Migrating tracheobronchial foreign body (betel nut) causing recurrent cardiac arrest in a child: case report
CCCF ePoster library. Desai S. Oct 27, 2015; 117384; P80
Sachin Desai
Sachin Desai
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P80


Topic: Case Report


Migrating tracheobronchial foreign body (betel nut) causing recurrent cardiac arrest in a child: case report



Sachin Desai

Pediatric Critical Care, B C Childrens Hospital, Vancouver, Canada

Introduction: Foreign body inhalation is common in children and can be life threatening if not recognized appropriately. It can cause long term problems such as bronchiectais and recurrent pulmonary infection. We report a case of migrating foreign body and sudden cardiac arrest due to its movement within tracheobronchial tree

Objectives: To describe unusual complication of a foreign body

Methods: case report

Results:

One year old girl was being evaluated on outpatient basis for persistent cough and intermittent breathlessness since previous two weeks. On examination, child looked well, afebrile, stable vital parameters including room air saturation. There was no respiratory distress. Air entry (AE) was absent on left side. Child had history of patent ductus arteriosus. But on clinical examination no murmur heard. Chest X ray showed complete opacification and atelectasis of left lung. She was sent for cardiac evaluation and echo demonstrated isolated PDA without haemodyanamic significance. She had CT chest to rule out any other vascular anomaly causing bronchial compression. Chest CT showed collapse of left lung and no vascular malformation. Parents could not recollect any history of chocking or gagging prior to onset of symptoms. Decision was made to perform bronchoscopy. While she was on her way to ward, she became unresponsive and was admitted to emergency. On examination she was unresponsive, bradycardic (HR <20/min) and cyanosed. CRP was commenced and she was intubated. She required adrenalin and return of spontaneous circulation (ROSC) was obtained after 3 minutes. Post arrest, she was admitted to pediatric ICU. As the episode of arrest was unexplained, bronchoscopy was postponed and she was kept ventilated and sedated. She required high pressure on ventilator for adequate gas exchange. She was nursed in left side up to mobilise secretions and improve atelectasis on left side. She underwent vigorous physiotherapy and endotracheal suctioning. While on ventilator, she had another episode when her heart rate dropped to less than 10/min with hypotension. She was commenced on CPR and required adrenalin following which she had ROSC. Following this episode, she had improved AE on left side but significantly decreased AE on right side. Chest X ray showed improved aeration on left with emphysema on right side. We suspected migration of foreign body to right main bronchus. Next morning, she underwent rigid bronchoscopy and a piece of betel nut was removed from right main bronchus. With possible source of betel nut, parents mentioned that she might have had it during marriage ceremony which happened in their house few weeks back. Betel nut (also called as areca nut) and its leaf are considered auspicious and used in marriage and religious ceremonies in India. Post removal of foreign body, baby was extubated and discharged next day.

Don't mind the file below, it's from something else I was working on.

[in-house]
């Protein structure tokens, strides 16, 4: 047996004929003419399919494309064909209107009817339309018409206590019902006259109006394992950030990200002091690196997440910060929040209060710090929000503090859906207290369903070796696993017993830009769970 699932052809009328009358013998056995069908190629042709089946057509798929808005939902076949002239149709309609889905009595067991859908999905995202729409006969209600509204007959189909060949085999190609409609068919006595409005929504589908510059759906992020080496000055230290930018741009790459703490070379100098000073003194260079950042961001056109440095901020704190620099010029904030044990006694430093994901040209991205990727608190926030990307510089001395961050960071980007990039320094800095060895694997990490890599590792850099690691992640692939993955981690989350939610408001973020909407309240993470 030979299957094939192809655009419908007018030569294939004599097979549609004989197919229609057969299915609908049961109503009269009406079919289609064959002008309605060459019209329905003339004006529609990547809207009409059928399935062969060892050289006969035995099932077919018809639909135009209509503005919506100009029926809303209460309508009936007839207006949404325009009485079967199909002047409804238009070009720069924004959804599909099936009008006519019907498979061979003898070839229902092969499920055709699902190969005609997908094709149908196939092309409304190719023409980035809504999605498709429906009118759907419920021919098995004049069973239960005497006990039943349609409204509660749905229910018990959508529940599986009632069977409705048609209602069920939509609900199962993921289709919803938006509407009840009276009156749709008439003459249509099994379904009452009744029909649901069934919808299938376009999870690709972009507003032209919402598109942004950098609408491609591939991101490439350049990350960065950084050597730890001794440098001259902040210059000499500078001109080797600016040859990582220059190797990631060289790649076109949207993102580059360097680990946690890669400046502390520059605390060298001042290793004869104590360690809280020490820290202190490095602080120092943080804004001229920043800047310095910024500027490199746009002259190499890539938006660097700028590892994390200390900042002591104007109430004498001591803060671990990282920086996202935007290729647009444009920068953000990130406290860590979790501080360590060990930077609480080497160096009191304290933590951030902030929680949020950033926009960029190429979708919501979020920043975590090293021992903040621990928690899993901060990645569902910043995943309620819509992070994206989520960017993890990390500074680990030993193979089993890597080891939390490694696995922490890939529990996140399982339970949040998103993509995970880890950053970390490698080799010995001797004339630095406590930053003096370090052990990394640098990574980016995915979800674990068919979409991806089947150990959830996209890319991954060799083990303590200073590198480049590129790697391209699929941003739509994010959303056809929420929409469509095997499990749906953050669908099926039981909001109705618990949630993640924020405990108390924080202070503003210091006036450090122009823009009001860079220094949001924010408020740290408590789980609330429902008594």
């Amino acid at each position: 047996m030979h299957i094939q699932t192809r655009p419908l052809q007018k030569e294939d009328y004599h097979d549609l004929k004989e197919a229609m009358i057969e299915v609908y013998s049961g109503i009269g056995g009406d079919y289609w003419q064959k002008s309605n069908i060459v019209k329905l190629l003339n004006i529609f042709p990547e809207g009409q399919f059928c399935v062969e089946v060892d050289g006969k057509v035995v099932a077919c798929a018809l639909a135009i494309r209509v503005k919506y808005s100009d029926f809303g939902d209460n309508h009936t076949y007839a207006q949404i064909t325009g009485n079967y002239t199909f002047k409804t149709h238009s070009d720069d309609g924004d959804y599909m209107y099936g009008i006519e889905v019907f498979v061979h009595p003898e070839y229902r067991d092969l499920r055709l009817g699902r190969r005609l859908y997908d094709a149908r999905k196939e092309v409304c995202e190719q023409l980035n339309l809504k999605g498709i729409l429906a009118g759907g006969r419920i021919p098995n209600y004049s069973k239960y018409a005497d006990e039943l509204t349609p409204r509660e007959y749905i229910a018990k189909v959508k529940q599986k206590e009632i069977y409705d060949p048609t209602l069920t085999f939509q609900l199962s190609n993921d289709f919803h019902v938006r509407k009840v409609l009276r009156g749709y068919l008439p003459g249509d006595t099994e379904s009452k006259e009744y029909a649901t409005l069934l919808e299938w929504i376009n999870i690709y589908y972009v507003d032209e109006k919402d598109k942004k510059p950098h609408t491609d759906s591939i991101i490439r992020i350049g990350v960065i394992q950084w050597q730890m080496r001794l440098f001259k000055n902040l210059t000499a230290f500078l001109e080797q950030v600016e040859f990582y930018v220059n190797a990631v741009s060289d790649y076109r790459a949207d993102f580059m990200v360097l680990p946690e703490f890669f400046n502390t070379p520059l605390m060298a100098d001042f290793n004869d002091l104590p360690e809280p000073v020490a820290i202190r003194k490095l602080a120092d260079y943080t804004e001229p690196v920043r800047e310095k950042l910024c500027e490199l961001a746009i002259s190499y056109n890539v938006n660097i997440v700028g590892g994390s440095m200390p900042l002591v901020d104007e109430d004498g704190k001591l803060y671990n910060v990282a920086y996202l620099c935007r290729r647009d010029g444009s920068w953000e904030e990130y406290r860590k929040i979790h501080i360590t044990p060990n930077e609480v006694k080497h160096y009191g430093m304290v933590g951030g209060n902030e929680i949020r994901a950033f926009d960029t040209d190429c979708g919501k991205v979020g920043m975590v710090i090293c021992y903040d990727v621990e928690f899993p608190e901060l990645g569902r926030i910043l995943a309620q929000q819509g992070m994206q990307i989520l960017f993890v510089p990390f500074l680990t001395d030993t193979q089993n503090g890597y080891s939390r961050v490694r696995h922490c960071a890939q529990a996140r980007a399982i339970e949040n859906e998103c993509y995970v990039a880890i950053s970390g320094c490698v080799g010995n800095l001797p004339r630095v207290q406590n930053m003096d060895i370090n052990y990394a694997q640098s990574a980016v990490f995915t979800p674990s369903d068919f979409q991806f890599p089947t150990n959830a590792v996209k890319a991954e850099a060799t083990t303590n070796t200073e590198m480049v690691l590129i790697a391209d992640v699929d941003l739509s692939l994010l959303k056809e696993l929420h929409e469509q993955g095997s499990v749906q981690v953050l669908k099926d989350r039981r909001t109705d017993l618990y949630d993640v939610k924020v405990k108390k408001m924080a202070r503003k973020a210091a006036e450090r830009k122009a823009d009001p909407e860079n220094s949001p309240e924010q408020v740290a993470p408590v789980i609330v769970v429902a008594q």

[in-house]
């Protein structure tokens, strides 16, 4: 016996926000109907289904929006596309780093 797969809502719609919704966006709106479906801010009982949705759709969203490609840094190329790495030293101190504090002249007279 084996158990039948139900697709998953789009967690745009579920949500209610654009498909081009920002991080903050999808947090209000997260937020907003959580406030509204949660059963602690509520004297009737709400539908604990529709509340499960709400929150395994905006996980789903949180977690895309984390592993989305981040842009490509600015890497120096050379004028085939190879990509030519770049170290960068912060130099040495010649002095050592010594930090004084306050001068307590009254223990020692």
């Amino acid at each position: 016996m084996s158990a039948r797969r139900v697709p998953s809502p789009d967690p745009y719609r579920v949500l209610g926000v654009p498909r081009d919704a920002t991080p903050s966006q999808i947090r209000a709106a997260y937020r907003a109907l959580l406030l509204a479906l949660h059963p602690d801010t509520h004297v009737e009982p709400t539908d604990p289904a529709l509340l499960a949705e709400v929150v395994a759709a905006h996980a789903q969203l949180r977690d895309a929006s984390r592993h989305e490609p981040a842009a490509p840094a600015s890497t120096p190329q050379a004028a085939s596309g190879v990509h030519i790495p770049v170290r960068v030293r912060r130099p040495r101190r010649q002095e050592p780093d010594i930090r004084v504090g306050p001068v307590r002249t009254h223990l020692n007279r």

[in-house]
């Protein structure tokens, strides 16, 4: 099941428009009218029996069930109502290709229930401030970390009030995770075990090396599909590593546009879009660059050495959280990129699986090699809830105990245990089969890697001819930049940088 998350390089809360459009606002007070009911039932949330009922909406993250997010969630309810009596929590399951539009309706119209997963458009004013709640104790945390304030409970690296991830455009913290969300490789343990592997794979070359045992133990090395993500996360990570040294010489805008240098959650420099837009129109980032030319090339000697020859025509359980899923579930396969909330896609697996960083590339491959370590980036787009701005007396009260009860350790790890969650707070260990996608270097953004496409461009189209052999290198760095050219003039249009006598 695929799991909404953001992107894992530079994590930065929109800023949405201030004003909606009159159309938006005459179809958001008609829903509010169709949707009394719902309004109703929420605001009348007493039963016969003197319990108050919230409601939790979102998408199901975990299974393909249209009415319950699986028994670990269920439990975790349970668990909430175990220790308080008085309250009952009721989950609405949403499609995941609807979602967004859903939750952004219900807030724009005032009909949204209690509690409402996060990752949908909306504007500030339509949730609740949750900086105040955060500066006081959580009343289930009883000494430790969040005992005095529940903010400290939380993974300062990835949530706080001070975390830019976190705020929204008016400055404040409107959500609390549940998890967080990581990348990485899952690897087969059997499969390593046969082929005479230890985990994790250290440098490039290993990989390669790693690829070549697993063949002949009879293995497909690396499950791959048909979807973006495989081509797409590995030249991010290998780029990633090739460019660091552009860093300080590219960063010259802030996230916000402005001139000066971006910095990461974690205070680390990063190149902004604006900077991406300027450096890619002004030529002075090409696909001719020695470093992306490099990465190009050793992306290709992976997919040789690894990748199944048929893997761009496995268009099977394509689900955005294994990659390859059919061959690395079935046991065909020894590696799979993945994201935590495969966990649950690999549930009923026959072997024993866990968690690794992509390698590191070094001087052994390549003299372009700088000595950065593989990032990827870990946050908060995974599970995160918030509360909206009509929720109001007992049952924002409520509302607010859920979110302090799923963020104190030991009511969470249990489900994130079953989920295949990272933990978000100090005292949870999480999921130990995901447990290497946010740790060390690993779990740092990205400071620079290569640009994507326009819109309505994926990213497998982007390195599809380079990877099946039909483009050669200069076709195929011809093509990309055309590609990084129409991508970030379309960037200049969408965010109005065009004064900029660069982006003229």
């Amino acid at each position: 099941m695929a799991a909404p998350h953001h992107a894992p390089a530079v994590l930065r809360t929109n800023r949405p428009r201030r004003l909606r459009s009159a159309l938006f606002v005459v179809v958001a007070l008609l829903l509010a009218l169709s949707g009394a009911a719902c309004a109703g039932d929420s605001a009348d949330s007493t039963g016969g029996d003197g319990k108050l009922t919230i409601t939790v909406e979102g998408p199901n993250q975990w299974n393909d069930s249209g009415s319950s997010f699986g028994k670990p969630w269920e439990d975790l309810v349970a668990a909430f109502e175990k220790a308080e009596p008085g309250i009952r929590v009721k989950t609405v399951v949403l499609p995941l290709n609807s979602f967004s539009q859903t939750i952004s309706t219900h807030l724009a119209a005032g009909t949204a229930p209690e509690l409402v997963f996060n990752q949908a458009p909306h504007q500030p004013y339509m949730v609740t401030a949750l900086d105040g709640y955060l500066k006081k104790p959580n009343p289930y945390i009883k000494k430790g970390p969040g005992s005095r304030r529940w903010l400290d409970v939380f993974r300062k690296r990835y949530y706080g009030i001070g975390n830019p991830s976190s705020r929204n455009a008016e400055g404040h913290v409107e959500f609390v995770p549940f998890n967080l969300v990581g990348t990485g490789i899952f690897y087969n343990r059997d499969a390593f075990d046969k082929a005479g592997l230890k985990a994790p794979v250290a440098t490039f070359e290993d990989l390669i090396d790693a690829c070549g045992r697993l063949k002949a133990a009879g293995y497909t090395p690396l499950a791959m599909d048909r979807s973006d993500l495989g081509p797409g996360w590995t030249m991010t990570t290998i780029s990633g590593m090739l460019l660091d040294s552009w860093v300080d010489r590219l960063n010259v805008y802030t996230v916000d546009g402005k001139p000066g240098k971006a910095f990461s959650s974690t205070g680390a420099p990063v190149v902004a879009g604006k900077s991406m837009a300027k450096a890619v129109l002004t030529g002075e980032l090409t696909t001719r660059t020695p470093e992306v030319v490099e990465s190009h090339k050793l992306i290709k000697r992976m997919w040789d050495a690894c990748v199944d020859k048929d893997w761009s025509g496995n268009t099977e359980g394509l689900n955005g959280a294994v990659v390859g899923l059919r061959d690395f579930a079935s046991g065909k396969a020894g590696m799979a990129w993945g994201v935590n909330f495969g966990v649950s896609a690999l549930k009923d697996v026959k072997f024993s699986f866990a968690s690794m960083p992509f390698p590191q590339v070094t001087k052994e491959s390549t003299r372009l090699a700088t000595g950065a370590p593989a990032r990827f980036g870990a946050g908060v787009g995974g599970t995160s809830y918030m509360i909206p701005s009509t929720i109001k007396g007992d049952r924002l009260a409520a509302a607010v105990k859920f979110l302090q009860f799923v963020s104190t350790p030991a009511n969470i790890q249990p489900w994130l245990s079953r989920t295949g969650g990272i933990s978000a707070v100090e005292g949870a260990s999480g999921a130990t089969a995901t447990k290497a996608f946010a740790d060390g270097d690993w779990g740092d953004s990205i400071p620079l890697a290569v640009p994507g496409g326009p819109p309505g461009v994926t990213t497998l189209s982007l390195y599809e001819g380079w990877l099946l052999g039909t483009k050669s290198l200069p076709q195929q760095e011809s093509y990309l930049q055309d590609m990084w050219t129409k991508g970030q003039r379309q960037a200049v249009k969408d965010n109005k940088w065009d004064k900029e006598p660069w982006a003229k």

Conclusion: We believe that two episodes of cardiac arrest were secondary to movement of piece of betel nut in tracheobronchial tree causing vagal stimulation. Mechanism of movement during first event may be due to high expiratory flow rate during coughing. During second episode, it could be physiotherapy, positioning and suctioning that may have caused migration. Along with other consequences of tracheobronchial foreign body, it should be kept in mind that it may lead to life threatening event as a result of its movement within tracheobronchial tree.

References:

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